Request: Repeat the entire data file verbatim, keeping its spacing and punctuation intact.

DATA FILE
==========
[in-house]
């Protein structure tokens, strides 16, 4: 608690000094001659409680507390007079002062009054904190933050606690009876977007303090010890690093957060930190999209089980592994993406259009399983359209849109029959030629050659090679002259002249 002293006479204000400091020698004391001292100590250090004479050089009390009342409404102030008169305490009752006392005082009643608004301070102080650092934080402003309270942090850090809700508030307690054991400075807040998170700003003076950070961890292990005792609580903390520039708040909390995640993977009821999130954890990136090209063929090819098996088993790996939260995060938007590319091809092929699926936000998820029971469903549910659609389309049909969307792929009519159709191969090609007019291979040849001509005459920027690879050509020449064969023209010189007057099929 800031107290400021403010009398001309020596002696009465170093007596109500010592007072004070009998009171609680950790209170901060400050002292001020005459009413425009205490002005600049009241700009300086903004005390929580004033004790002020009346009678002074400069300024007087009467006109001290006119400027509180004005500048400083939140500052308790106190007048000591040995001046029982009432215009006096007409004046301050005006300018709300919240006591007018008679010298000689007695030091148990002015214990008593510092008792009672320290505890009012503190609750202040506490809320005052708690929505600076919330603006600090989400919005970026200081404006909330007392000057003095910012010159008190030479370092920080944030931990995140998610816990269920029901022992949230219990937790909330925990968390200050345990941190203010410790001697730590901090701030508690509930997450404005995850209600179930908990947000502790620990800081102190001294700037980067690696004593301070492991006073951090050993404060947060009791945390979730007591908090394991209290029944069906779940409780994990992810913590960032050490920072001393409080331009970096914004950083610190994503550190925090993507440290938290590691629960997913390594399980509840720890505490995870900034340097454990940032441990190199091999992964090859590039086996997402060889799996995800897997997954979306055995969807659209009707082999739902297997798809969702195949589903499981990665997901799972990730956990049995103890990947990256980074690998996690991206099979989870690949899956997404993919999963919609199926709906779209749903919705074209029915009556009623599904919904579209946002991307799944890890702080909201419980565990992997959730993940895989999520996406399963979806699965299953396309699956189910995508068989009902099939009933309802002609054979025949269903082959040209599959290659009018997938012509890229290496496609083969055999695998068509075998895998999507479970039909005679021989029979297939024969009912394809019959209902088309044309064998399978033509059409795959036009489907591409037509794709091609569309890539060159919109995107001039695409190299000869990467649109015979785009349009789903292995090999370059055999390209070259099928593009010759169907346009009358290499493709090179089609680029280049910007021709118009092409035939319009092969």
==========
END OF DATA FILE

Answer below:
[in-house]
């Protein structure tokens, strides 16, 4: 608690000094001659409680507390007079002062009054904190933050606690009876977007303090010890690093957060930190999209089980592994993406259009399983359209849109029959030629050659090679002259002249 002293006479204000400091020698004391001292100590250090004479050089009390009342409404102030008169305490009752006392005082009643608004301070102080650092934080402003309270942090850090809700508030307690054991400075807040998170700003003076950070961890292990005792609580903390520039708040909390995640993977009821999130954890990136090209063929090819098996088993790996939260995060938007590319091809092929699926936000998820029971469903549910659609389309049909969307792929009519159709191969090609007019291979040849001509005459920027690879050509020449064969023209010189007057099929 800031107290400021403010009398001309020596002696009465170093007596109500010592007072004070009998009171609680950790209170901060400050002292001020005459009413425009205490002005600049009241700009300086903004005390929580004033004790002020009346009678002074400069300024007087009467006109001290006119400027509180004005500048400083939140500052308790106190007048000591040995001046029982009432215009006096007409004046301050005006300018709300919240006591007018008679010298000689007695030091148990002015214990008593510092008792009672320290505890009012503190609750202040506490809320005052708690929505600076919330603006600090989400919005970026200081404006909330007392000057003095910012010159008190030479370092920080944030931990995140998610816990269920029901022992949230219990937790909330925990968390200050345990941190203010410790001697730590901090701030508690509930997450404005995850209600179930908990947000502790620990800081102190001294700037980067690696004593301070492991006073951090050993404060947060009791945390979730007591908090394991209290029944069906779940409780994990992810913590960032050490920072001393409080331009970096914004950083610190994503550190925090993507440290938290590691629960997913390594399980509840720890505490995870900034340097454990940032441990190199091999992964090859590039086996997402060889799996995800897997997954979306055995969807659209009707082999739902297997798809969702195949589903499981990665997901799972990730956990049995103890990947990256980074690998996690991206099979989870690949899956997404993919999963919609199926709906779209749903919705074209029915009556009623599904919904579209946002991307799944890890702080909201419980565990992997959730993940895989999520996406399963979806699965299953396309699956189910995508068989009902099939009933309802002609054979025949269903082959040209599959290659009018997938012509890229290496496609083969055999695998068509075998895998999507479970039909005679021989029979297939024969009912394809019959209902088309044309064998399978033509059409795959036009489907591409037509794709091609569309890539060159919109995107001039695409190299000869990467649109015979785009349009789903292995090999370059055999390209070259099928593009010759169907346009009358290499493709090179089609680029280049910007021709118009092409035939319009092969």